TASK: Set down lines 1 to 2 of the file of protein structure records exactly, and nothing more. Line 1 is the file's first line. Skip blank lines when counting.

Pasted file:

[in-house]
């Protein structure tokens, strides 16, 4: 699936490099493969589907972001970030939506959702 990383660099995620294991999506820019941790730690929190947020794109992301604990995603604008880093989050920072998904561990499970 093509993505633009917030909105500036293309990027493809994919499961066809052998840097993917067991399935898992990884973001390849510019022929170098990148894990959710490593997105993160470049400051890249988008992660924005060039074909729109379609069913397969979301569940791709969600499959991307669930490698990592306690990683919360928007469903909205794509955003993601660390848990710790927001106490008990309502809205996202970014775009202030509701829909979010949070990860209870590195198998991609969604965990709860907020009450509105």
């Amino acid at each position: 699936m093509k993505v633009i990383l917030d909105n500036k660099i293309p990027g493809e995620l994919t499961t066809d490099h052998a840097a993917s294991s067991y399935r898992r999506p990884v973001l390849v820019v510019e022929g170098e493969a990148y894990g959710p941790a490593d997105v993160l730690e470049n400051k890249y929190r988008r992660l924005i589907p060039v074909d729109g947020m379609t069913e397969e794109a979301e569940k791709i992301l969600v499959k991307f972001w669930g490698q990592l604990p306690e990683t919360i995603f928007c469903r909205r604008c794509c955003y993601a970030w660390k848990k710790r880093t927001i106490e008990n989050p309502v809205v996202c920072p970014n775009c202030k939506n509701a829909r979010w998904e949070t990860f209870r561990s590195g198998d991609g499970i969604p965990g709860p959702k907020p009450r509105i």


[in-house]
């Protein structure tokens, strides 16, 4: 699936490099493969589907972001970030939506959702 990383660099995620294991999506820019941790730690929190947020794109992301604990995603604008880093989050920072998904561990499970 093509993505633009917030909105500036293309990027493809994919499961066809052998840097993917067991399935898992990884973001390849510019022929170098990148894990959710490593997105993160470049400051890249988008992660924005060039074909729109379609069913397969979301569940791709969600499959991307669930490698990592306690990683919360928007469903909205794509955003993601660390848990710790927001106490008990309502809205996202970014775009202030509701829909979010949070990860209870590195198998991609969604965990709860907020009450509105």